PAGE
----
A cut of the purchase price goes to each author. Another cut can go to Able Gamers, if you check the box. You should totally check the box.

Also, the price is completely “pay what you want.” None of us would mind if those of you with real jobs realized that this bundle is dang near theft and chose to pay a bit more for it. If you read these and act on their advice, you’ll turn a profit easily.

Sponsorship Notes on “TLS Mastery”

Here’s the heap of TLS Mastery sponsorship gifts, awaiting my poor postman.

43 packages on my front porch

I get asked about how sponsorships work, so I’m going to record a few notes here.

37 print sponsors at $100 each, plus 55 ebook sponsors at $25 each? In traditional publishing, we would call that an “advance.”

Except that I have to pay to purchase and mail the rewards. When I first tried sponsorships back in 2016, I calculated I’d have to pay about $10 for shipping for each print sponsor. Surely most of my sponsors would be in the US, not overseas.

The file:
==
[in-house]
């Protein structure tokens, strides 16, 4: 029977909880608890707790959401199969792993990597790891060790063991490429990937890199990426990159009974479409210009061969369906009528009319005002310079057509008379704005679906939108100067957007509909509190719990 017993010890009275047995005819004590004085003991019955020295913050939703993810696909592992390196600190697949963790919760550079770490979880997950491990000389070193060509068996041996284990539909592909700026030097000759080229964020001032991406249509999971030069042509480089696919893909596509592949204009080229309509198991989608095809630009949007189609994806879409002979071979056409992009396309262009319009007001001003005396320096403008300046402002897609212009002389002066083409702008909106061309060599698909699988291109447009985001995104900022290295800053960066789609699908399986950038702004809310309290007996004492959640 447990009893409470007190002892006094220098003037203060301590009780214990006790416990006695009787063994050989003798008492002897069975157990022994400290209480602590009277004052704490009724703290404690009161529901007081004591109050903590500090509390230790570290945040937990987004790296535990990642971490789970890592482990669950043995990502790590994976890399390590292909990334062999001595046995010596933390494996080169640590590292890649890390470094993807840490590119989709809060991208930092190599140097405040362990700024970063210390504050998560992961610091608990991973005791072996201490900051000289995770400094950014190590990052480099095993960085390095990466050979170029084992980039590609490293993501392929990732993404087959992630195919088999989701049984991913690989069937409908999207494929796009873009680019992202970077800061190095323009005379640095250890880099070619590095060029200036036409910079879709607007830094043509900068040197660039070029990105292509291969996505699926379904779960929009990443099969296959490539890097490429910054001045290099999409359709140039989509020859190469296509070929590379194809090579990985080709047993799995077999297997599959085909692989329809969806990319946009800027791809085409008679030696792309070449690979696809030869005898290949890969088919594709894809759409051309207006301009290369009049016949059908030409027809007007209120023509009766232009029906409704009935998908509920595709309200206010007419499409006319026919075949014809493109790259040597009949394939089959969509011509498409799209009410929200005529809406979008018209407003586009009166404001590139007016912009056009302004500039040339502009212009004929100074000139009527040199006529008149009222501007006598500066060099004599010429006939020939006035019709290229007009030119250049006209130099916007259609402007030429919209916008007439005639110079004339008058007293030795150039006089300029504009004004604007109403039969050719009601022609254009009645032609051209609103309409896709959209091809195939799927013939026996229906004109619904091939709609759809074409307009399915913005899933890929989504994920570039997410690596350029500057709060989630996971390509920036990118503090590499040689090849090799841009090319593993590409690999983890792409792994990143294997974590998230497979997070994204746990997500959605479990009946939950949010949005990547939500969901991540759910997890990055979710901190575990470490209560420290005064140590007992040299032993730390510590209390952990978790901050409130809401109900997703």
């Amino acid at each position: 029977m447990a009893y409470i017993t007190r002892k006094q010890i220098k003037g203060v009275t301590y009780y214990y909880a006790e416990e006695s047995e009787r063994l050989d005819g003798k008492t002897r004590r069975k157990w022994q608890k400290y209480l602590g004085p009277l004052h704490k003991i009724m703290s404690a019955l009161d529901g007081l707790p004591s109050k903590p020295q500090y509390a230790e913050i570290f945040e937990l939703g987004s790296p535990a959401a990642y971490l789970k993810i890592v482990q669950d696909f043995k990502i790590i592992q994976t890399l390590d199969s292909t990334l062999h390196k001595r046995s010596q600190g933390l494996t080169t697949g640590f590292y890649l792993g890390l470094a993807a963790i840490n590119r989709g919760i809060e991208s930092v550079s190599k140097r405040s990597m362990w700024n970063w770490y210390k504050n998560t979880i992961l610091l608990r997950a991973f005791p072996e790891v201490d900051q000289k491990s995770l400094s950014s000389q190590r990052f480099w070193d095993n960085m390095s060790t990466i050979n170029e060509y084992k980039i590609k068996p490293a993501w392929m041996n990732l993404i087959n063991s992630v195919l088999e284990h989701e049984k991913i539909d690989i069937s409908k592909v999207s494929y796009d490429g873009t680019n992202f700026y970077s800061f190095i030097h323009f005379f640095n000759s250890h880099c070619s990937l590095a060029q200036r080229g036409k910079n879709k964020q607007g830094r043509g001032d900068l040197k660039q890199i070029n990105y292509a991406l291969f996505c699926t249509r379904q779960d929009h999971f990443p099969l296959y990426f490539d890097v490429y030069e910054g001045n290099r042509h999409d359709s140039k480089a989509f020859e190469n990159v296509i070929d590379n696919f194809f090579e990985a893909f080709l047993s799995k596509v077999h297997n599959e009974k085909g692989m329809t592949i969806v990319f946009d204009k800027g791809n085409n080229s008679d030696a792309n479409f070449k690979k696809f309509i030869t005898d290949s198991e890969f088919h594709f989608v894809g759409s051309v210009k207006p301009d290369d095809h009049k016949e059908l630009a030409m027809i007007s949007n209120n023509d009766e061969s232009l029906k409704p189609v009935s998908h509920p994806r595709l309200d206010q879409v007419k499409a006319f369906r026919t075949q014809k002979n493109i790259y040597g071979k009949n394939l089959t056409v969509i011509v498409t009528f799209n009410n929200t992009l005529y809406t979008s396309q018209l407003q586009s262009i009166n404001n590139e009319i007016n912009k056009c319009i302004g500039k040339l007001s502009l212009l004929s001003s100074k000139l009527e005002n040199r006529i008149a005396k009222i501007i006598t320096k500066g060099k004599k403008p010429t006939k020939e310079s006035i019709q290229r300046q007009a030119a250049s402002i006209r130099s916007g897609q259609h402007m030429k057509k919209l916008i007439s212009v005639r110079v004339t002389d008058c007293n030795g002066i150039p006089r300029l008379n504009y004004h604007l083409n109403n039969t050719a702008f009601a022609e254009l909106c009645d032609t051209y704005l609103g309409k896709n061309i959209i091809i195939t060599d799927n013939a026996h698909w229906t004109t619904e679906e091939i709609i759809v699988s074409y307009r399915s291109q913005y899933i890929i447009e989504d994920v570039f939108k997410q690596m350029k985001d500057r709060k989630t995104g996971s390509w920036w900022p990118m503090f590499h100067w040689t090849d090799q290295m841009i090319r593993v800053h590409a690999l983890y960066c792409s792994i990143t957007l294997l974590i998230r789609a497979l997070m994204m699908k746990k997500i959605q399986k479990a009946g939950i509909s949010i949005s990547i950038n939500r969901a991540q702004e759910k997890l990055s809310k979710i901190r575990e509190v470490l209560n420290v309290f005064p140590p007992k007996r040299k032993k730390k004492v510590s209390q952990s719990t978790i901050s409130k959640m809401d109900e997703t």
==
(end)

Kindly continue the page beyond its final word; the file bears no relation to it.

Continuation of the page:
I was so. Very. Wrong.

Over half of my sponsors are outside the US. Average shipping is $19. The print sponsorship is profitable, but I spend just under 40% of the sponsorship on fulfillment. I’m pondering if I want to go to the trouble of adding shipping costs to print sponsorships. The most expensive places to ship are Australia (for obvious reasons) and Israel (for inexplicable reasons, it’s right next to Europe, what the heck). Plus, there are occasional predictable failures.

I could raise the price. Going over $100 feels like it would be excessive, though.

I could integrate a shipping API, get an estimated cost, and charge $90 plus shipping. I’m not sure how such APIs react to “get a quote now and fulfill six months later,” however. I suspect Woocommerce would throw a wobbler. One reason I do sponsorships is because they’re pretty easy. This makes sponsorships more fragile. Also, my readers were voted “Most Likely To Habitually Evade Geolocation And Not Even Think About It” four years running.

I could add a note to the checkout that says “If you’re from outside the US, I’d appreciate a few extra bucks for shipping.” But I’m already asking for money for no good reason.

So, for now, things stay the same. If Australia develops Mad Lucas Disease and starts sponsoring like fiends, that might well change.

About 10% of sponsorships require a second contact. I have to drop the sponsor a note saying “Hey, USPS says your address doesn’t exist and Google Earth shows it’s an empty field in Wyoming, can you confirm?” Most often the answer is “yes, I live in a giant empty field, use my PO Box instead.” Clearly, anyone who sponsors me is probably unusual in more than one way.